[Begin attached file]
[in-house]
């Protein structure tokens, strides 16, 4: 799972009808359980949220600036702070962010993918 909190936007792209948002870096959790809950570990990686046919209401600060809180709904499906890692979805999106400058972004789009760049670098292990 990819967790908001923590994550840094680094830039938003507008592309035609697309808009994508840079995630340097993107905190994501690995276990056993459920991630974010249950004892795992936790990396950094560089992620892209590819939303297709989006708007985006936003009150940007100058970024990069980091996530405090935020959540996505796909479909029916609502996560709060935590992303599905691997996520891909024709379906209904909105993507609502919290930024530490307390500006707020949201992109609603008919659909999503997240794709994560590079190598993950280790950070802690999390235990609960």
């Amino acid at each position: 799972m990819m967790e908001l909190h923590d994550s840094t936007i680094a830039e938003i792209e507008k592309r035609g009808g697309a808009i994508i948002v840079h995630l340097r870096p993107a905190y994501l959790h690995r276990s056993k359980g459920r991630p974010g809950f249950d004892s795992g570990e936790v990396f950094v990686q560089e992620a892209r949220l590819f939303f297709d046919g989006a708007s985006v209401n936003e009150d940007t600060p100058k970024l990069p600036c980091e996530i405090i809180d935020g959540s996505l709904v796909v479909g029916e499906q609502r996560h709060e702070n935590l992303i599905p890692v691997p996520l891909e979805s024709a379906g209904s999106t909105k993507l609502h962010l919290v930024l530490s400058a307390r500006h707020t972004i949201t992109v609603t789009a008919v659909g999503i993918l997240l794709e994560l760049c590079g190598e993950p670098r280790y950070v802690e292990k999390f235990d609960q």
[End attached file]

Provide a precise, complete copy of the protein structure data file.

[in-house]
């Protein structure tokens, strides 16, 4: 799972009808359980949220600036702070962010993918 909190936007792209948002870096959790809950570990990686046919209401600060809180709904499906890692979805999106400058972004789009760049670098292990 990819967790908001923590994550840094680094830039938003507008592309035609697309808009994508840079995630340097993107905190994501690995276990056993459920991630974010249950004892795992936790990396950094560089992620892209590819939303297709989006708007985006936003009150940007100058970024990069980091996530405090935020959540996505796909479909029916609502996560709060935590992303599905691997996520891909024709379906209904909105993507609502919290930024530490307390500006707020949201992109609603008919659909999503997240794709994560590079190598993950280790950070802690999390235990609960």
């Amino acid at each position: 799972m990819m967790e908001l909190h923590d994550s840094t936007i680094a830039e938003i792209e507008k592309r035609g009808g697309a808009i994508i948002v840079h995630l340097r870096p993107a905190y994501l959790h690995r276990s056993k359980g459920r991630p974010g809950f249950d004892s795992g570990e936790v990396f950094v990686q560089e992620a892209r949220l590819f939303f297709d046919g989006a708007s985006v209401n936003e009150d940007t600060p100058k970024l990069p600036c980091e996530i405090i809180d935020g959540s996505l709904v796909v479909g029916e499906q609502r996560h709060e702070n935590l992303i599905p890692v691997p996520l891909e979805s024709a379906g209904s999106t909105k993507l609502h962010l919290v930024l530490s400058a307390r500006h707020t972004i949201t992109v609603t789009a008919v659909g999503i993918l997240l794709e994560l760049c590079g190598e993950p670098r280790y950070v802690e292990k999390f235990d609960q």